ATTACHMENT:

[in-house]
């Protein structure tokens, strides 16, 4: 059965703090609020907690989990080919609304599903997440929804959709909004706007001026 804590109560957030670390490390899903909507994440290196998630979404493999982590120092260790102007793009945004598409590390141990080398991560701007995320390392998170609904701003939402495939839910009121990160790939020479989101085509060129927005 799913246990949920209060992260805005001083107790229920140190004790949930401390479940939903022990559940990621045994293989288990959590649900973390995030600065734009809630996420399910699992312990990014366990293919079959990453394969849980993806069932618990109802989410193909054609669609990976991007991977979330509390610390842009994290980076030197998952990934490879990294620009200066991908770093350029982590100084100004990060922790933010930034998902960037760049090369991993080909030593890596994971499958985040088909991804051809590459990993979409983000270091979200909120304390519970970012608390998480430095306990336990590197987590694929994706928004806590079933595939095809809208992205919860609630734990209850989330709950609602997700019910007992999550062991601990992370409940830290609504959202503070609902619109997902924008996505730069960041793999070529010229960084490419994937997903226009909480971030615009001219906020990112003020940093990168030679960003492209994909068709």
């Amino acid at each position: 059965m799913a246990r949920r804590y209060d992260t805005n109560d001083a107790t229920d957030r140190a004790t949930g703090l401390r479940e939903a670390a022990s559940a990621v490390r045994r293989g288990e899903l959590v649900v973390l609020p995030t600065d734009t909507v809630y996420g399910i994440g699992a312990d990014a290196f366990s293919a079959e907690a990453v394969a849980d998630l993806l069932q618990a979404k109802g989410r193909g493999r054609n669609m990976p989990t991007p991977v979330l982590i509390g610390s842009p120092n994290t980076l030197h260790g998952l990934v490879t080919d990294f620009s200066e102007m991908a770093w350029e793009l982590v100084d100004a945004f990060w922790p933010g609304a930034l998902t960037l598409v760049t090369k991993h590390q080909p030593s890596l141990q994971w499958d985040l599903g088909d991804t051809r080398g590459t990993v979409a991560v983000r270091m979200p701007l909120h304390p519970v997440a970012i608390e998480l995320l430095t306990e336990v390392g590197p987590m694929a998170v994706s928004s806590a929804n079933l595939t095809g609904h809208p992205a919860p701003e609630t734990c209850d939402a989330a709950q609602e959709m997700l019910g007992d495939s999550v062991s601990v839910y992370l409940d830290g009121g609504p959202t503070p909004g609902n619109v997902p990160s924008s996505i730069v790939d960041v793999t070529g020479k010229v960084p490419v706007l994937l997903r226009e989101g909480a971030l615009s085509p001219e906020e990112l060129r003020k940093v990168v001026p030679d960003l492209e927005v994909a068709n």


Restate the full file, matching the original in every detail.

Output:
[in-house]
């Protein structure tokens, strides 16, 4: 059965703090609020907690989990080919609304599903997440929804959709909004706007001026 804590109560957030670390490390899903909507994440290196998630979404493999982590120092260790102007793009945004598409590390141990080398991560701007995320390392998170609904701003939402495939839910009121990160790939020479989101085509060129927005 799913246990949920209060992260805005001083107790229920140190004790949930401390479940939903022990559940990621045994293989288990959590649900973390995030600065734009809630996420399910699992312990990014366990293919079959990453394969849980993806069932618990109802989410193909054609669609990976991007991977979330509390610390842009994290980076030197998952990934490879990294620009200066991908770093350029982590100084100004990060922790933010930034998902960037760049090369991993080909030593890596994971499958985040088909991804051809590459990993979409983000270091979200909120304390519970970012608390998480430095306990336990590197987590694929994706928004806590079933595939095809809208992205919860609630734990209850989330709950609602997700019910007992999550062991601990992370409940830290609504959202503070609902619109997902924008996505730069960041793999070529010229960084490419994937997903226009909480971030615009001219906020990112003020940093990168030679960003492209994909068709």
């Amino acid at each position: 059965m799913a246990r949920r804590y209060d992260t805005n109560d001083a107790t229920d957030r140190a004790t949930g703090l401390r479940e939903a670390a022990s559940a990621v490390r045994r293989g288990e899903l959590v649900v973390l609020p995030t600065d734009t909507v809630y996420g399910i994440g699992a312990d990014a290196f366990s293919a079959e907690a990453v394969a849980d998630l993806l069932q618990a979404k109802g989410r193909g493999r054609n669609m990976p989990t991007p991977v979330l982590i509390g610390s842009p120092n994290t980076l030197h260790g998952l990934v490879t080919d990294f620009s200066e102007m991908a770093w350029e793009l982590v100084d100004a945004f990060w922790p933010g609304a930034l998902t960037l598409v760049t090369k991993h590390q080909p030593s890596l141990q994971w499958d985040l599903g088909d991804t051809r080398g590459t990993v979409a991560v983000r270091m979200p701007l909120h304390p519970v997440a970012i608390e998480l995320l430095t306990e336990v390392g590197p987590m694929a998170v994706s928004s806590a929804n079933l595939t095809g609904h809208p992205a919860p701003e609630t734990c209850d939402a989330a709950q609602e959709m997700l019910g007992d495939s999550v062991s601990v839910y992370l409940d830290g009121g609504p959202t503070p909004g609902n619109v997902p990160s924008s996505i730069v790939d960041v793999t070529g020479k010229v960084p490419v706007l994937l997903r226009e989101g909480a971030l615009s085509p001219e906020e990112l060129r003020k940093v990168v001026p030679d960003l492209e927005v994909a068709n």